Poetic Tongues/Fabu

Poetic Tongues

A Role Model for Children

Reverend Dr. Martin Luther King, Jr. was born into a family of strong Christian faith, and good family values from college educated parents who earned enough money to make them financially well-off, especially for Black people in the South in the early 1900s. Both his maternal and paternal grandfathers were Baptist preachers and Dr. King’s father succeeded his father-in-law as pastor of the well-known Ebenezer Baptist Church in Atlanta, Georgia. Rev. Dr. King grew up on a street that was home to some of the largest and most prosperous Black churches and Black businesses in the entire USA. He grew up with every benefit a Black child in segregated America could have, received a good education, and enjoyed all the advantages that were possible for a child with dark skin at that time under systematic racism.


I share specific details of his childhood because, in terms of the Black middle-class in Atlanta, his future was set to follow in the footsteps of the Baptist ministers in his family, to pastor a huge church himself, and to live a life of relative wealth and comfort. He had to decide, make a personal decision as a child, to have compassion for others less fortunate than him and to experience at an early age, that racism was an injustice that must end. He could have stayed comfortable in his cocoon of family and neighborhood and ignored the suffering of most Black people in America who were poor, uneducated, and victimized. He thoughtfully chose to become a leader who protested injustice while a pastor in Montgomery, Alabama.

Rev. Dr. King, along with many others, led a boycott to protest segregated seating on public bus transportation. Rev. Dr. King and Rosa Parks became the face of this movement that lasted over a year, but was one of the most successful, large-scale economic pushes against unfair segregation in this country. It was official, the Rev. Dr. King had become a leader in the human rights movement, termed civil rights movement, from the mid-1950’s until he was murdered in 1968.

His leadership was an important reason for the success in ending the tortuous legal segregation of African Americans. He formed the Southern Christian Leadership Conference, with others, which promoted nonviolent tactics and strategies, including being involved in the tremendous March on Washington in 1963 which originated with A. Phillip Randolph and Bayard Rustin. Everything that these leaders accomplished was all designed to achieve justice, fairness, and equal opportunities for Black people in USA. After the March on Washington, where approximately 250, 000 people attended, Rev. Dr. King was awarded the prestigious Nobel Peace Prize in 1964. He was the youngest African American to win a Nobel Prize at age 35. He was assassinated at age 39, leaving to mourn a wife, three children, numerous family members and millions of supporters.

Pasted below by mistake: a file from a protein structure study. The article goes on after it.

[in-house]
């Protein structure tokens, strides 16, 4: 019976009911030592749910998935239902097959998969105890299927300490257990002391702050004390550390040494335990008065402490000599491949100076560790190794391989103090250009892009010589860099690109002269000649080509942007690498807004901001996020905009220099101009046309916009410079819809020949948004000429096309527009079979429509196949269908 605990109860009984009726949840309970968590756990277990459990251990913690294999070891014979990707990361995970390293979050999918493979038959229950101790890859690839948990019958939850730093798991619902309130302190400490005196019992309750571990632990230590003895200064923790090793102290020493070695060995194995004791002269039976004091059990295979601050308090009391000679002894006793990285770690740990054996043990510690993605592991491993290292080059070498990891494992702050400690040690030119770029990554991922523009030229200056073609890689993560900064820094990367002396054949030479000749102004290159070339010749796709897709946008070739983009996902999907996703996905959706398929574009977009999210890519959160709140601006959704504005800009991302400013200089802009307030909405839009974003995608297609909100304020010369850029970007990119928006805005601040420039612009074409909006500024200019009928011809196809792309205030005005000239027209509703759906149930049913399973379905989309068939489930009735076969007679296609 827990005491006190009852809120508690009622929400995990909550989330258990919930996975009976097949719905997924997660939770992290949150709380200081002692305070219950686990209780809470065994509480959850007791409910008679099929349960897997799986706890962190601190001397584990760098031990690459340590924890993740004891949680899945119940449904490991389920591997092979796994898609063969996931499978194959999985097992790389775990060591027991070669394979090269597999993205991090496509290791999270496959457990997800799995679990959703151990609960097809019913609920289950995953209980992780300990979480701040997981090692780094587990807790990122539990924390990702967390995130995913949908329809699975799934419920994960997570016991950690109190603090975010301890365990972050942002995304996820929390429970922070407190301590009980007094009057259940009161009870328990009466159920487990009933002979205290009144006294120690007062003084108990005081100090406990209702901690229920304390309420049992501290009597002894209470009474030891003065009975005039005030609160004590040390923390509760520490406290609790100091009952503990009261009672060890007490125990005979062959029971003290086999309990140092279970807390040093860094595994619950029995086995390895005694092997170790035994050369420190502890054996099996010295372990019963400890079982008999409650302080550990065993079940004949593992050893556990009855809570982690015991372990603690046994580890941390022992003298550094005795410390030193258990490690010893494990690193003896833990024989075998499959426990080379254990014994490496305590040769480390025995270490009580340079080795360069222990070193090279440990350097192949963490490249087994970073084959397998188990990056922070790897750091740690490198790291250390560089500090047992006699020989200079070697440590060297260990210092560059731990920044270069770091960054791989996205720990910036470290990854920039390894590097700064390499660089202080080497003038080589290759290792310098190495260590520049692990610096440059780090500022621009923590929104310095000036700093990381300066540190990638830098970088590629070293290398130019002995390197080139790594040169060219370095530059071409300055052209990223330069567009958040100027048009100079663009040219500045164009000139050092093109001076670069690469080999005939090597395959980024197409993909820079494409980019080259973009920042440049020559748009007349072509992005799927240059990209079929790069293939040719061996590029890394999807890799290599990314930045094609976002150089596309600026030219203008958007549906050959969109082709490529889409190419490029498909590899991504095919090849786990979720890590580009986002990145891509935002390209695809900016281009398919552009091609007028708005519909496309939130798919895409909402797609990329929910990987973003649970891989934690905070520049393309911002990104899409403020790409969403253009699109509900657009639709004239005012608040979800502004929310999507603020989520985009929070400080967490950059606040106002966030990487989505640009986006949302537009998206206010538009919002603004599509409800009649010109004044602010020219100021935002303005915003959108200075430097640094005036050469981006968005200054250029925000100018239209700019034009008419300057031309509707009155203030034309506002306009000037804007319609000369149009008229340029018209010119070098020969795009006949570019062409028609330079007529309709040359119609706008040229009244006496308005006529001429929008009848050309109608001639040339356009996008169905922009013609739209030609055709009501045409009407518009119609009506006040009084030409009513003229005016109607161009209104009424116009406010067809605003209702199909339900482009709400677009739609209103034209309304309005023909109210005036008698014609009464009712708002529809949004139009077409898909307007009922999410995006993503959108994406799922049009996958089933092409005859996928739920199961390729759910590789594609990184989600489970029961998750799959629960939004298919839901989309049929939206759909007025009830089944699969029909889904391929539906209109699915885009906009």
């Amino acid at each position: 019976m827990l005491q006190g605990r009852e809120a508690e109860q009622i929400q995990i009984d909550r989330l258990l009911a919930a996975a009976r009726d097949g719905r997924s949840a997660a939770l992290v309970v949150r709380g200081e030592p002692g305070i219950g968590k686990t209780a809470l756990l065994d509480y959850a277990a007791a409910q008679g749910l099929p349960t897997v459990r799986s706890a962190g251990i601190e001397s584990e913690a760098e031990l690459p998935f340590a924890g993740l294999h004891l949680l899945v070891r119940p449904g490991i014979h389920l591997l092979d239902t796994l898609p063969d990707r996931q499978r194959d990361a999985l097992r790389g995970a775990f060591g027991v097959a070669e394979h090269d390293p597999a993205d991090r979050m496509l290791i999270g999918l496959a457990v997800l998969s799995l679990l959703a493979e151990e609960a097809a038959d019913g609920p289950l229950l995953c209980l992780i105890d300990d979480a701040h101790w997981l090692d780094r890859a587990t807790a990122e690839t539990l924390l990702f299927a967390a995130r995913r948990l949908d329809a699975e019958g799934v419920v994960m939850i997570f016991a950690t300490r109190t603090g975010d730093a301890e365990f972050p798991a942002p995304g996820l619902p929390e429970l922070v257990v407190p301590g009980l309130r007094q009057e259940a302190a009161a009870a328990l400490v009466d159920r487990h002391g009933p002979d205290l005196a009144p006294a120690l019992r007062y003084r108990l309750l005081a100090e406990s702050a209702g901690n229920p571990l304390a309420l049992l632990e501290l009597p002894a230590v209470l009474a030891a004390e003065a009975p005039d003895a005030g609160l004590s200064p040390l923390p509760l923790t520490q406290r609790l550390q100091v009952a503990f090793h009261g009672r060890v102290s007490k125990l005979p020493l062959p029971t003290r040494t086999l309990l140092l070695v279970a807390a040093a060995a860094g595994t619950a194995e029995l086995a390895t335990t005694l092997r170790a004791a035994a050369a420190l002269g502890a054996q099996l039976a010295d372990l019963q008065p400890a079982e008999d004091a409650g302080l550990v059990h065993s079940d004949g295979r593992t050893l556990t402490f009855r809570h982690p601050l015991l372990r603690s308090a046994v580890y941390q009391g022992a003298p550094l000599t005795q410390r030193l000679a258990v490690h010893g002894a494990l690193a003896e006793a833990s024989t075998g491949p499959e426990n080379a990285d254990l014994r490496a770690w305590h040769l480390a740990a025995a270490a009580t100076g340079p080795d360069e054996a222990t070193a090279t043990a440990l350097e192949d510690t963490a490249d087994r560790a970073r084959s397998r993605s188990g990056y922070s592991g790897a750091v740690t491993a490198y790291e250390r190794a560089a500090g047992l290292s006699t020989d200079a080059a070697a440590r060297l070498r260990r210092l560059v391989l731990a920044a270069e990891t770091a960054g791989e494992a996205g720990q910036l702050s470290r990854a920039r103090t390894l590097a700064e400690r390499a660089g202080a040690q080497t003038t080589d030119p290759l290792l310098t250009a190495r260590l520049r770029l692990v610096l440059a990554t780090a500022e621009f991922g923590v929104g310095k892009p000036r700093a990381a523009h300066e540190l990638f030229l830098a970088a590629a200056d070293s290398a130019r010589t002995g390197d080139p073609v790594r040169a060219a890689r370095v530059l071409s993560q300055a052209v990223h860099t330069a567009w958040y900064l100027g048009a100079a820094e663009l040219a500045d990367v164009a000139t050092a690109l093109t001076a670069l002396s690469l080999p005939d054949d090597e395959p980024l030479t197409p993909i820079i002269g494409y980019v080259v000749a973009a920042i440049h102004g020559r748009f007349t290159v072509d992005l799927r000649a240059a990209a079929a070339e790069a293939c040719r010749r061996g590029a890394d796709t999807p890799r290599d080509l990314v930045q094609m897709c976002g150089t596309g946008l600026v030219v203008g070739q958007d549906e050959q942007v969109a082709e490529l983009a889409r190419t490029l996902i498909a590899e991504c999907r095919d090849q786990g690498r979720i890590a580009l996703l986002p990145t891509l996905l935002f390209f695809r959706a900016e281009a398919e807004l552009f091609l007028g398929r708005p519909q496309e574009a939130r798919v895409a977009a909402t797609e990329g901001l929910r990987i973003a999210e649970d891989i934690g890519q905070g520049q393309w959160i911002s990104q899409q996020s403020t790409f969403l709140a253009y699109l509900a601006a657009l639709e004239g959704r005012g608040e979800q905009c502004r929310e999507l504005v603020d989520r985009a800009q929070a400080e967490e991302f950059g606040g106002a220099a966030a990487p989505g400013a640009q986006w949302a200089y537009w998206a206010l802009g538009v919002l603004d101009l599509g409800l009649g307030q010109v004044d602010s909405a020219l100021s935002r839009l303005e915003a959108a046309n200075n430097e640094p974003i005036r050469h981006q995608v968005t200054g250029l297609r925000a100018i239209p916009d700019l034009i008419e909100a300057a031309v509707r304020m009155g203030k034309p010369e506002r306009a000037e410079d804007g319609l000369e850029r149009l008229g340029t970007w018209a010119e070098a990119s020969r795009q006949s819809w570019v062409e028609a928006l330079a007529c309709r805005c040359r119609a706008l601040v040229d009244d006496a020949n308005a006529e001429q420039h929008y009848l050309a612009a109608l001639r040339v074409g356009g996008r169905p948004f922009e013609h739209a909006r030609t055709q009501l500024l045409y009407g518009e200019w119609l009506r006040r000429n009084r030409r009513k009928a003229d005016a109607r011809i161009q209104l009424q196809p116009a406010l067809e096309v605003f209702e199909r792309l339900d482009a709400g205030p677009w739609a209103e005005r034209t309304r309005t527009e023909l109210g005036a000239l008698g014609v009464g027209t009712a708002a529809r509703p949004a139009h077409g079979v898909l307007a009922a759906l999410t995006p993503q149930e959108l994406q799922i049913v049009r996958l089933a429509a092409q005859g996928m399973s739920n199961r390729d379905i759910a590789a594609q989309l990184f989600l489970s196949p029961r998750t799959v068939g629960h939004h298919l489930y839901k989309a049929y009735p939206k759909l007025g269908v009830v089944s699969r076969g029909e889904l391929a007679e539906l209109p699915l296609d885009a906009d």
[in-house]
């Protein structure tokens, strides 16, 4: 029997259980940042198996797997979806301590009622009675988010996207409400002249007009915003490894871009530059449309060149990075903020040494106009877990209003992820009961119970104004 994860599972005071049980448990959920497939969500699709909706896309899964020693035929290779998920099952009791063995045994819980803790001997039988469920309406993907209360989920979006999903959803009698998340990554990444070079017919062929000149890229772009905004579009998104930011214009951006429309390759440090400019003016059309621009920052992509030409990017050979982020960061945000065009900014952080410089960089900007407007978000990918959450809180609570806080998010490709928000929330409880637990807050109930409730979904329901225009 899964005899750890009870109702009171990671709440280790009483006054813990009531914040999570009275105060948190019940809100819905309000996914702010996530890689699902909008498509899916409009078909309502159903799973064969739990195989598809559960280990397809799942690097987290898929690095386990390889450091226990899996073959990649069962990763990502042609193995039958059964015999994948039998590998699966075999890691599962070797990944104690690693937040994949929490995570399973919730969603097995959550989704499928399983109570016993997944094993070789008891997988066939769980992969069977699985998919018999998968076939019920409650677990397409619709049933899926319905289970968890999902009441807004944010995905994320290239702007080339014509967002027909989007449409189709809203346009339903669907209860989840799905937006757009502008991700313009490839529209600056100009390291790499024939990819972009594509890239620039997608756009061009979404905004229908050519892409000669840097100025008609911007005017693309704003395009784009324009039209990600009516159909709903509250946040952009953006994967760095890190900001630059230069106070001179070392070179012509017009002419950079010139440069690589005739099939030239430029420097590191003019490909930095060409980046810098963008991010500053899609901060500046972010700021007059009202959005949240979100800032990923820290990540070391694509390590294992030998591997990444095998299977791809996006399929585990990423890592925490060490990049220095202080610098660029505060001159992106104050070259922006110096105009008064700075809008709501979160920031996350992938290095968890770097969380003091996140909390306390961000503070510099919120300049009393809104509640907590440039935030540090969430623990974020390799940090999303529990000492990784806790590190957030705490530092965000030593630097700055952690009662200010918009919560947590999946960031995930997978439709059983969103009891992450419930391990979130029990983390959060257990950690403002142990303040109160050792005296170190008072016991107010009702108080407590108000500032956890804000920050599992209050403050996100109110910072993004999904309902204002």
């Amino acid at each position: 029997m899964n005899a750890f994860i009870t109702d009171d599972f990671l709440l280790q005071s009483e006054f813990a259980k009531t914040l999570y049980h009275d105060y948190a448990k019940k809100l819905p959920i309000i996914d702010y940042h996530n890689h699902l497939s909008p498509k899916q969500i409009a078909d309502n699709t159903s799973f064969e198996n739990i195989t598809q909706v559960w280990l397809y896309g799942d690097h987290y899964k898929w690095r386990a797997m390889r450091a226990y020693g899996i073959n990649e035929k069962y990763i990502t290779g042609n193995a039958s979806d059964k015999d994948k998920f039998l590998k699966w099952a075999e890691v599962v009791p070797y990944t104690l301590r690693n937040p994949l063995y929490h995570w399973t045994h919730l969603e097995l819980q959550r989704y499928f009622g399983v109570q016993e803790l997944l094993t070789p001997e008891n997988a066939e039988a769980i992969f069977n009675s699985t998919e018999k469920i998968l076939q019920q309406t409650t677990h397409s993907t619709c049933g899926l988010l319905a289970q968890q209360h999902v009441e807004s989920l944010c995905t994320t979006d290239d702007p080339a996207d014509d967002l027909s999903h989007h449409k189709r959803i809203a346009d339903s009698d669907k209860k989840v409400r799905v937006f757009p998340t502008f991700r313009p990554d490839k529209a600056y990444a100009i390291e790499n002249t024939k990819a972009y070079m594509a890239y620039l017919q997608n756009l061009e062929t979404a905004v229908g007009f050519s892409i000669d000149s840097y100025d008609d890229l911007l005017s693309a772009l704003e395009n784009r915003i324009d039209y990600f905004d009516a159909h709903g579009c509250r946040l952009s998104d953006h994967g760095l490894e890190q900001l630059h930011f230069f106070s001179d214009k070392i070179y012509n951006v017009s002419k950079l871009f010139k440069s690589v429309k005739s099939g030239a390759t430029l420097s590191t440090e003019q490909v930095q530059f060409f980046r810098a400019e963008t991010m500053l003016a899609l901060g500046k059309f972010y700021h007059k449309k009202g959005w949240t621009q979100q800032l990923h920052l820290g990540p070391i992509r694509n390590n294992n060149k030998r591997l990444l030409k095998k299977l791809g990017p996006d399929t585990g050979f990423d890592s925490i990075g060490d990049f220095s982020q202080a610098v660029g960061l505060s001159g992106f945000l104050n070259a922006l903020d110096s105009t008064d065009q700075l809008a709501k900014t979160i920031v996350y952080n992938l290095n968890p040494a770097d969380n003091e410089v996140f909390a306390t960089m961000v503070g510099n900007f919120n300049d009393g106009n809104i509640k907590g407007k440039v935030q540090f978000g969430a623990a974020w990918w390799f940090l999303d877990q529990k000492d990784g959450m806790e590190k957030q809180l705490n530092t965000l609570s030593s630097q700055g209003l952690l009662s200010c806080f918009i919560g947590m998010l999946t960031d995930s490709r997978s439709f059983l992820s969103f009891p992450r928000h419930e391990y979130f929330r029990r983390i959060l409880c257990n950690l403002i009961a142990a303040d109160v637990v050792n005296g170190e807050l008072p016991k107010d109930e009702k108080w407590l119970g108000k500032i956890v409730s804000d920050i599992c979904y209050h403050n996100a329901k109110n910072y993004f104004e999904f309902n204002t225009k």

In Madison, to honor the Rev. Dr. King, The King Coalition, in partnership with the Urban League of Greater Madison, City of Madison, Dane County, MSCR, Madison Out of School Time (MOST), Madison Public Library and others invite middle school youth to attend the MLK Day Youth Call to Service on Monday, January 15th from noon to 5 pm. It is my honor to present a workshop at this event.

I consider it a privilege to invite youth to deepen their understanding of this great leader, who was once a child too. He decided to get an education when given the opportunity, but more importantly, he decided to use his education on the side of justice for others. I’d like to invite students to make a personal decision to get an education, in the field of their choice, and to let that education be used for good in this world. Everyone has leadership potential, and talking to a group of students means that I am talking to a group of future leaders. We need students to realize their potential, and to share their gift and talent like the Rev. Dr. Martin Luther King Jr. did. The best way to honor him and the sacrifice of giving up his life to advance our human rights, is to answer the call to service this January 15th, on his birthday, a National Holiday, and every day.